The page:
Microsoft have decided to release their own distribution of Unix, and make it available to clients of their Azure platform. For those who aren’t aware Azure is essentially a cloud computing platform created by Microsoft. This platform represents a global network of Microsoft managed datacentre servers which allow clients access to manage applications and services remotely.
These applications and services can be scaled up over time and deployed by customers to suit their needs. There are a number of operating system available in Azure including this version of Microsoft’s Unix, which is in fact a build of FreeBSD. This move will be a surprise for some as Microsoft diverges a little attention away from their primary OS (Operating System) Windows, but not so surprisingly it has been done to strengthen another products position by bolstering Azure’s capabilities.
Actions taken by Microsoft
What Microsoft have done is produced a UNIX distro that is optimised to be run as a virtual machine in their cloud environment. More specifically they have optimised it for Hyper-V which is used by Azure as its virtualisation platform. To do this they have had to get their hand dirty in the coding of this UNIX build. This move has not only been seen as a positive one by Microsoft, but also by FreeBSD. In the words of Microsoft they have done it “to remove that burden” from the FreeBSD Foundation, who depend upon community contributions. The coding between Microsoft and the FreeBSD foundation will flow both ways and downloaders of the FreeBSD 10.3 image will be able to take advantage of this shared collaborations, as it has improvements coded by Microsoft built in. This is important as it means not only users of Azure will benefit, but also anyone who downloads a free copy of FreeBSD.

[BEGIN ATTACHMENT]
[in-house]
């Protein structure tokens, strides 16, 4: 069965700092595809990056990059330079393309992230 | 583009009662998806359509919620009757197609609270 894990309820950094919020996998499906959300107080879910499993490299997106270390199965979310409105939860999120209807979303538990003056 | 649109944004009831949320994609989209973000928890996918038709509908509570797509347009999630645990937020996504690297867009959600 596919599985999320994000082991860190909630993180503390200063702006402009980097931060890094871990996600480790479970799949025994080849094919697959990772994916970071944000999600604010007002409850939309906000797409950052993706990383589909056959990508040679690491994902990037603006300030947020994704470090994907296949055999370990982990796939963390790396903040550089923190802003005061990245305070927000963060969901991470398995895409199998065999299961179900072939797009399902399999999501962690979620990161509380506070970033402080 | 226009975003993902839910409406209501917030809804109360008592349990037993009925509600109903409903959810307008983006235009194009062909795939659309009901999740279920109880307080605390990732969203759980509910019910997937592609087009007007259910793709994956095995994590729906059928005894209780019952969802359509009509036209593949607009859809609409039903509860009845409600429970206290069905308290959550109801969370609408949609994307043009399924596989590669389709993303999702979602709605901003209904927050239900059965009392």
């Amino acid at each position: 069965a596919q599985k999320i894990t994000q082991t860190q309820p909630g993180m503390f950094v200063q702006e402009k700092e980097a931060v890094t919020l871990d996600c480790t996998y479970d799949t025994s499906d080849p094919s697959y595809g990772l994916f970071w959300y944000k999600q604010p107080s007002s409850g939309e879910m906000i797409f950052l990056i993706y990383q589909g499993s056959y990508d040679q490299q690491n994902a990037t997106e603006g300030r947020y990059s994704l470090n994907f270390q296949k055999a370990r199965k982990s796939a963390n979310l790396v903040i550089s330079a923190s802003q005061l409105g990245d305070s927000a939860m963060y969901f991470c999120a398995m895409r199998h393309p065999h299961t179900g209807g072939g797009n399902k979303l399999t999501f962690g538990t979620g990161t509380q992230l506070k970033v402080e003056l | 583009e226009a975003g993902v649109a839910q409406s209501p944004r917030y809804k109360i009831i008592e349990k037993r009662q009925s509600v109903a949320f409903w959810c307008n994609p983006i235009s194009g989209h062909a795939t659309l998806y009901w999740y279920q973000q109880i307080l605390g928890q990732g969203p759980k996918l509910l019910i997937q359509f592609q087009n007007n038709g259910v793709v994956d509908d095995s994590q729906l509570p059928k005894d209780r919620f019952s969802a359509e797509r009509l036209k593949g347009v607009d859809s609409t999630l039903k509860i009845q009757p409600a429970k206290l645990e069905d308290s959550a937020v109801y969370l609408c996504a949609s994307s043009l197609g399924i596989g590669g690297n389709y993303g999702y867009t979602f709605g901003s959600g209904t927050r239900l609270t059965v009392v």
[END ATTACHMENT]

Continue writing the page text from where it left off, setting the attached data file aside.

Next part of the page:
What was previously available has been improved significantly
It is also important to note that Microsoft have allowed FreeBSD to be utilised by users previously, but this was seen as a custom guest OS setup and users had to do all the leg work of uploading an image and getting it running on Azure. However Microsoft could not ensure the reliability of this UNIX guest OS and this is not a good place to be if their customers rely on it for their business, so it seems Microsoft wanted to overcome this by creating their own UNIX distro. As a result it is now available as a selectable option inside of Azure and more importantly it has been optimised by Microsoft to ensure stability and support offered for its use.
Further development of Azure
This move is continuation of Microsoft collaborations to bring other virtual appliance to their Azure market place. Previous collaborations include Citrix, Negate and Stormshield, making Azure an ever stronger cloud platform for modern business computing.
The business need for FreeBSD
FreeBSD itself is recognised as operating system, of some merit having contributed to parts of the Apple OS X and also the likes of Juniper’s Junos used in networking hardware. It is noted by Microsoft that many “top-tier virtual appliance vendors base their products on the FreeBSD operating system” and there is a need for it in their market place.
So if FreeBSD is a credible option for your business it is now available with an SLA from Microsoft in their Azure platform. To discuss cloud computing further and how it can be used to improve your business please feel free to send us a message.